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Deion Sanders' Charter School Doesn't Have -- and May Have Trouble Getting -- City Approval to Open Its Dallas Campus

At a town hall, Deion Sanders told parents that his Prime Prep Academy owned the church building where the school would be held. But records tell a different story.
At a town hall, Deion Sanders told parents that his Prime Prep Academy owned the church building where the school would be held. But records tell a different story.
Patrick Michels

Prime Prep Academy, the charter school co-founded by former Cowboy Deion Sanders, recently accepted more than 1,100 students for its inaugural school year, and hundreds of those students are slated to attend its campus in Oak Cliff.

The question is whether that campus will even be available to the school.

State law requires Prime Prep to provide certificates of occupancy -- city documents certifying a building's compliance with applicable regulations -- for both its Dallas and Fort Worth campuses before students flood through the doors. But records show that Prime Prep doesn't have those certificates, and the records raise questions about whether the school can get them in time -- questions that, as has become pattern, the school can't or won't answer.

When Sanders met with parents at a church campus on Ann Arbor Avenue earlier this year, he assured them the campus belonged to Prime Prep.

"We own this building," he said, and then explained the relationship with a charter school that was currently using some of the space. "[Life School] is renting from us. Their lease is up because we're assuming the building now. We don't need to rent it out, because now we have a school, so that's how it goes."

Actually, records show that the campus is owned by Full Gospel Holy Temple, whose officials did not return several calls. Life School operates mostly out of a campus adjacent to the church, although officials there said it does lease a gym and weight room on the future Prime Prep campus. Its lease is up in the next few months, Life School officials said, at which point Prime Prep is supposed to take over the space.

But Prime Prep doesn't hold the certificate of occupancy on any of the buildings on its own alleged campus. And because the main space -- an auditorium and classrooms -- hasn't been used recently as a school, city officials say Prime Prep will have to apply for a special zoning permit to operate one there. That zoning process typically takes over three months, commonly takes four or five months or more, and requires city council approval.

Getting the certificate for a second, smaller classroom building could prove difficult as well. If a facility is used for education, it can continue to be used for that purpose by a new organization as long as no more than six months lapses without use, Phil Sikes, the city's Assistant Building Official, told Unfair Park. Life School, which holds the certificate of occupancy for three of the four buildings Prime Prep claims to own, used the secondary classrooms until about six months ago. That means Prime Prep could soon need to apply for the more complicated zoning permit for that building too.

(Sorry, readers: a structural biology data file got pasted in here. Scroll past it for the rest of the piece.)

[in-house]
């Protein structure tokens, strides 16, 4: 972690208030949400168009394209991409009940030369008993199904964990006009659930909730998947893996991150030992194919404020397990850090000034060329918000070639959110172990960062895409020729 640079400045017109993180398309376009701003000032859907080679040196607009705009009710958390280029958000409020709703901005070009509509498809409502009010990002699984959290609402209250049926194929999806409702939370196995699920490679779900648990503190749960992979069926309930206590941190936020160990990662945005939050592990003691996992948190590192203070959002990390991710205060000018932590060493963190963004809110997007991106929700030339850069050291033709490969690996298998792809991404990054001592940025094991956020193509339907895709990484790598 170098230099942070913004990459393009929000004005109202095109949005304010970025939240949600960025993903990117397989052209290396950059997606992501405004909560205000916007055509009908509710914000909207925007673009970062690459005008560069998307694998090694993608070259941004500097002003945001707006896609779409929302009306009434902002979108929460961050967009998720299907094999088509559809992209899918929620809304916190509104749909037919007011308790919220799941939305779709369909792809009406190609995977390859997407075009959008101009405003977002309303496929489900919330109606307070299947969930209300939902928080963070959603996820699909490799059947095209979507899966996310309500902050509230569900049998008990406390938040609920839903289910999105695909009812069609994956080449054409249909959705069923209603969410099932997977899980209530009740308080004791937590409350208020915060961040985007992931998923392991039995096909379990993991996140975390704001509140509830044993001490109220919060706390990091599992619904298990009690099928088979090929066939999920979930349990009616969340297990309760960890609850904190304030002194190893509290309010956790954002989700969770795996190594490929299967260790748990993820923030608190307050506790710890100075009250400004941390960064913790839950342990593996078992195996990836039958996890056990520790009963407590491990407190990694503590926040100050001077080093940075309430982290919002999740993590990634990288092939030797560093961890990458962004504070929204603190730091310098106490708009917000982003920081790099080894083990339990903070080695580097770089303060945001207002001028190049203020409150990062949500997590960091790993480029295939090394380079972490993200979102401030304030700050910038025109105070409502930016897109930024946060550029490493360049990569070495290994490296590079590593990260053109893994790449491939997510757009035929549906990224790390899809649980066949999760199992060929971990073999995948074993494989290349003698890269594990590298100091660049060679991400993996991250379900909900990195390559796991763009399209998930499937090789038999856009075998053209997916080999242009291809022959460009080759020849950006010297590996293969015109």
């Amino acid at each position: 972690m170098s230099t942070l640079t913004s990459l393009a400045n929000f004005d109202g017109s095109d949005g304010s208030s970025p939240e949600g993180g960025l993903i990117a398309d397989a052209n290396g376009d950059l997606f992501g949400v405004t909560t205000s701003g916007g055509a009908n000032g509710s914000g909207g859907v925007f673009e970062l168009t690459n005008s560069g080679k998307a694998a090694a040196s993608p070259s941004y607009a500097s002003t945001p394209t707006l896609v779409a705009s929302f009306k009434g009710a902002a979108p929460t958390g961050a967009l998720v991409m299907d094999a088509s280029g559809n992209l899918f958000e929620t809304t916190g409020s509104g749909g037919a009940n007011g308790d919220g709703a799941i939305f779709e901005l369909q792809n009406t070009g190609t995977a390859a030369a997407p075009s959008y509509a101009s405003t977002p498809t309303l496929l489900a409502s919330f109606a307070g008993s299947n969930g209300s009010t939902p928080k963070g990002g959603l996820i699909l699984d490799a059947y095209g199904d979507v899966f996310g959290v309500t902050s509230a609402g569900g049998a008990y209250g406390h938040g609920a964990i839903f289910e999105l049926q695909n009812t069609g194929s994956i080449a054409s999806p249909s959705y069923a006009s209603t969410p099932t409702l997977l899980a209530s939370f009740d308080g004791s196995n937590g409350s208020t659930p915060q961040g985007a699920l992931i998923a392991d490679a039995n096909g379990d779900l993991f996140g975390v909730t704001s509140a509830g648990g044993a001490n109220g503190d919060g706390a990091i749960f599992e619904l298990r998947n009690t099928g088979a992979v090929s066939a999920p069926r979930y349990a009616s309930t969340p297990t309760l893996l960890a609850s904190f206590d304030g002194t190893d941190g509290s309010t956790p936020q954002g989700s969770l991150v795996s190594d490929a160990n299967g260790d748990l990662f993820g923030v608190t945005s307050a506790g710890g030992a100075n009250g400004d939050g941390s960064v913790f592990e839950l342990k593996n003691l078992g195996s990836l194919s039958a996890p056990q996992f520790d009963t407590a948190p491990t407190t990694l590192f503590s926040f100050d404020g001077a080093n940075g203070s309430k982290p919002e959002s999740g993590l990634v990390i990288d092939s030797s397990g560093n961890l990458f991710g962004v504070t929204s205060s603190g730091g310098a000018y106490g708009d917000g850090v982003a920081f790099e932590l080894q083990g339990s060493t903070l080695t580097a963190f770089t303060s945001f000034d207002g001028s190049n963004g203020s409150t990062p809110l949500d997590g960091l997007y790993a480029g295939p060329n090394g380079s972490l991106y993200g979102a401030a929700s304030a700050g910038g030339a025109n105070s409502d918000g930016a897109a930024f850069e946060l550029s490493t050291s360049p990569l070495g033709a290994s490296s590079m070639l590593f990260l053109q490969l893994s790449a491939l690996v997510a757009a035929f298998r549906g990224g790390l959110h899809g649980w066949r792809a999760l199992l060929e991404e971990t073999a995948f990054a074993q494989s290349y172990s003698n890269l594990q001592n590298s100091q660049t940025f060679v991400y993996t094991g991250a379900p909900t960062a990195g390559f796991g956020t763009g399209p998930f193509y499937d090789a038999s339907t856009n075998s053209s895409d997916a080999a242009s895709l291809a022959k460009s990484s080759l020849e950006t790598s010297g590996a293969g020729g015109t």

Sikes said that if Prime Prep could make a good case for why it should not have to undergo the arduous zoning process, an exception could be made. "It's going to depend what they present to us as evidence," Sikes said. But he called plans to open in August under such circumstances "ambitious."

Even if Prime Prep does get city approval to use the Oak Cliff campus, there remain questions about its arrangement there. Life School officials told the Observer it was renting the gym from not from Full Gospel church, the building's owner, but from Pinnacle Commercial Property, the real estate company owned by D.L. Wallace, Sanders' business partner and Prime Prep's co-founder.

It's unclear why Pinnacle is serving as the landlord for a building it doesn't own, but the arrangement recalls a controversy surrounding Prime Prep's Fort Worth campus. In the school's original charter application, it included an agreement to lease space at Fort Worth's Charity Curch from Pinnacle Commercial Property, which claimed to own Charity Church's building. That meant Wallace stood to profit from the rent his own nonprofit school would pay.

And why would the church let a real estate company collect rent on its space? Perhaps because the church's bishop, FR Mays, happened to have a side gig as an executive with Pinnacle Commercial Property. (Mays has denied any familiarity with the school or the real estate company, despite records connecting him to both.)

Perhaps there's an explanation for why Life School is paying rent to D.L. Wallace, and whether Prime Prep plans to pay him the same rent. Whatever it is, we won't likely know for a while. Sanders and Wallace have refused to be interviewed, and the Texas Education Agency, which regulates charter schools, says it doesn't need to know the details of the school's facilities arrangements until August, when the school opens its doors.


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